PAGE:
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Patrolling Douglas County’s private timberlands is big job

August 27, 2018
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Douglas County Sheriff’s deputies Sid Greer, left, and Rick Held are contract deputies who patrol county timberlands for members of the Douglas County Timber Operators.

Douglas County sheriff’s deputies Rick Held and Sid Greer have the duty of covering thousands of acres of private timberlands in Douglas County.

The deputies work under a contract with the Douglas Timber Operators, to patrol the members’ timberlands. They addressed members at their Thursday morning breakfast at Elmer’s restaurant in Roseburg, to talk about some of the problems they run into, during their patrols.

Held patrols full time and Greer is a half-time timber deputy and half-time Forest Service contract deputy in the Diamond Lake area. The two deputies cover a huge area in the county and are kept busy.

“They’re patrolling their timberlands, dealing with the trespassing issues, the illegal trash dumps, abandoned vehicles, and trying to minimize damage as much as possible,” said Douglas County Patrol Lt. Jerry Tilley.

The deputies deal with vandalism to logging equipment, and theft of resources and equipment, but much of their time is spent with a homeless population that moves from one site to another in the woods, to try to stay ahead of law enforcement. And the trash that is left behind, is not just an eyesore, it’s been piling up.

“The biggest issues we have are the transient camps and the trash dumps,” Greer said. “It’s amazing to me how many transient camps we find, and we also recover a lot of stolen vehicles that have been stripped, and by the time we find them, all that’s left is the frame.”

The deputies find all kinds of trash, but one of the biggest problems is an increasing number of abandoned camp trailers and motor homes, and in many instances, trying to get them removed from the woods has been a big problem. Held said people just walk away from them because they’re not worth anything.

“Right now, no tow companies will do it, it was costing tow companies up to $4,000 to deal with these motor homes and trailers,” he said.

There is a lot of travel time involved for the two deputies trying to cover the entire county, and Held said it’s not unusual to put 250 to 300 miles on his pickup in a day.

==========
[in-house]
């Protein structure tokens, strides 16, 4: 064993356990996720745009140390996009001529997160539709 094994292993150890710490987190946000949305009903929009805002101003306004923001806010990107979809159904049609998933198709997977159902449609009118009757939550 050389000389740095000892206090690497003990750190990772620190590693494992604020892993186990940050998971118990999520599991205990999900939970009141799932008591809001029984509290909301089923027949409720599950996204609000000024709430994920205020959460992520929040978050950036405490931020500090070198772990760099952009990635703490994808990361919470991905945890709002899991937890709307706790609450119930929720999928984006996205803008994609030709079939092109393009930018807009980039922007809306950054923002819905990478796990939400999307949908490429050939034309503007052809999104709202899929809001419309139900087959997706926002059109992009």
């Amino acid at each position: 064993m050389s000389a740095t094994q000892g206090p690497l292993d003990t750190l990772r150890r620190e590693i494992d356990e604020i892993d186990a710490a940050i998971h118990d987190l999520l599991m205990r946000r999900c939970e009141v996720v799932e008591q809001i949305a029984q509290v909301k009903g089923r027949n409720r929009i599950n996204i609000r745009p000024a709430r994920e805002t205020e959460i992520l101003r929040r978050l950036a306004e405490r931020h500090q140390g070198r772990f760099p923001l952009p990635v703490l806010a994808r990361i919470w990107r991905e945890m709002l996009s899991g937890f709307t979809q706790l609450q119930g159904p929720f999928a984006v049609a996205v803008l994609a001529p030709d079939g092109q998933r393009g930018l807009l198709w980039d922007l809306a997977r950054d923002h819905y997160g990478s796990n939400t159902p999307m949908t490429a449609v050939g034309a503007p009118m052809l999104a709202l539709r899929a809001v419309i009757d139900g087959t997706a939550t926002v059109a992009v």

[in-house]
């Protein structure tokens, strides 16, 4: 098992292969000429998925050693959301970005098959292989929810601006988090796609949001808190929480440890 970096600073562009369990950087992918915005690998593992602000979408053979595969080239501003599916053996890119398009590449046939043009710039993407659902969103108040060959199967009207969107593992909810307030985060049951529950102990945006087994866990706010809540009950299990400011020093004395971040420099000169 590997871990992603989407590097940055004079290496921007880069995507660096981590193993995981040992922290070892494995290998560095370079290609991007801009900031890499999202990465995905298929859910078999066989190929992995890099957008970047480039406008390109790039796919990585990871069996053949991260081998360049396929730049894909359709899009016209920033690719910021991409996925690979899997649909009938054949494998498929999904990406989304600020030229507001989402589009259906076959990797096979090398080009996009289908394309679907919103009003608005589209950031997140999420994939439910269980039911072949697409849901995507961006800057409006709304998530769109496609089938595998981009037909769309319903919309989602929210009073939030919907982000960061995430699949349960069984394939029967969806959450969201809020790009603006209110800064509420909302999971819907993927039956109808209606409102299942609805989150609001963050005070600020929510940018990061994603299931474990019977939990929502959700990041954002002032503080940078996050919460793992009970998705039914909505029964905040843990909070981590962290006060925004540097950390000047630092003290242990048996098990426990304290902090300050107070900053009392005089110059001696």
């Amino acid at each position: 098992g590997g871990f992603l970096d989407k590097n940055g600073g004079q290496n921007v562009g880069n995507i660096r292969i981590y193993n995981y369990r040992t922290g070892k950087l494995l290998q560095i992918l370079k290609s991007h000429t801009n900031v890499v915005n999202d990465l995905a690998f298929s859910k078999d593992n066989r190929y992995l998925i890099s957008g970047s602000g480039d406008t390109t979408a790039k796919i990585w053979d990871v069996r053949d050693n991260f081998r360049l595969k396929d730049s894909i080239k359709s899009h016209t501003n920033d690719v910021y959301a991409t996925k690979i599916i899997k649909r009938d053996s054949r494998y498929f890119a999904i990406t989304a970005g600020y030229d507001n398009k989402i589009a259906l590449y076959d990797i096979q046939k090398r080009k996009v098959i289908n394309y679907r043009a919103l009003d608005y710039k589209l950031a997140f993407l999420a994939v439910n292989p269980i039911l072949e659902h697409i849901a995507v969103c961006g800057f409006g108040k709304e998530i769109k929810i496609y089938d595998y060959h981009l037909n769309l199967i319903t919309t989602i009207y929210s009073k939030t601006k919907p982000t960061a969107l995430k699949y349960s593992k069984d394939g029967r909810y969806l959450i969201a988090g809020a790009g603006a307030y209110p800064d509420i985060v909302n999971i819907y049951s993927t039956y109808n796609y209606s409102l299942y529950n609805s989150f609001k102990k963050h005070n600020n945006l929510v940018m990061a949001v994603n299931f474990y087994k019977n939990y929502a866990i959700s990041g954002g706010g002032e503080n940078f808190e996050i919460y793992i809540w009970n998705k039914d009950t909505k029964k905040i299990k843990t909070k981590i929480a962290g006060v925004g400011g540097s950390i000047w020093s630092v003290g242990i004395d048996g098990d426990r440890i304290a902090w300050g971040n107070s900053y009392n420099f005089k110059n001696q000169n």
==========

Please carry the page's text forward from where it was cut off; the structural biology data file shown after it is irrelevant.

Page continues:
“The relationship between Douglas Timber Operators and the Douglas County Sheriff’s Office is extremely important.,” Held said. “This whole community is founded on timber so this is our way to be out there and police their land and there’s a great relationship.”

The timber workers’ eyes and ears are important to the deputies to be able to effectively patrol the lands.

“They are important, and 90 percent of the stuff that comes in, comes from a timber company employee reporting to us,” said Douglas County Patrol Lt. Jerry Tilley.

The cameras that the Douglas Forest Protective Assocation uses to detect fires, have been a big help for the deputies in finding violations and even missing persons.

“They have such good cameras out there and they have a lot of patrols out there” Held said. “They call us on suspicious stuff, their cameras make a big difference.”

Held said each season of the year, brings a different group of people to the forests, with different issues to deal with.

There will be mushroom pickers, bear-grass harvesters, firewood cutters, cone pickers, and archery and rifle hunters, some just going to camp out, and a lot of missing persons reports.

For those who want to go out camping or hunting, Tilley says, you need to know where you are.

“It’s their responsibility to know where they are and whose property they’re on. Timber companies don’t allow living and camping on their property, and those maps are at the BLM or Forest Service,” Tilley said.

With hunting season coming, Tilley said most timber companies allow hunters to go on their property, but if the gates are closed, that’s a good clue that you shouldn’t go on their property.

“If it’s gated, there’s a reason, and most of the reasons are the trash dumps, the trespassing, stealing timber and firewood,” Tilley said. “If people start respecting private timberlands better than they do now, there won’t be as many gates up there.”

“I think we’re definitely making an impact.” Held said. “A lot of it is educating people and most are fantastic people that understand taking care of the resources.”

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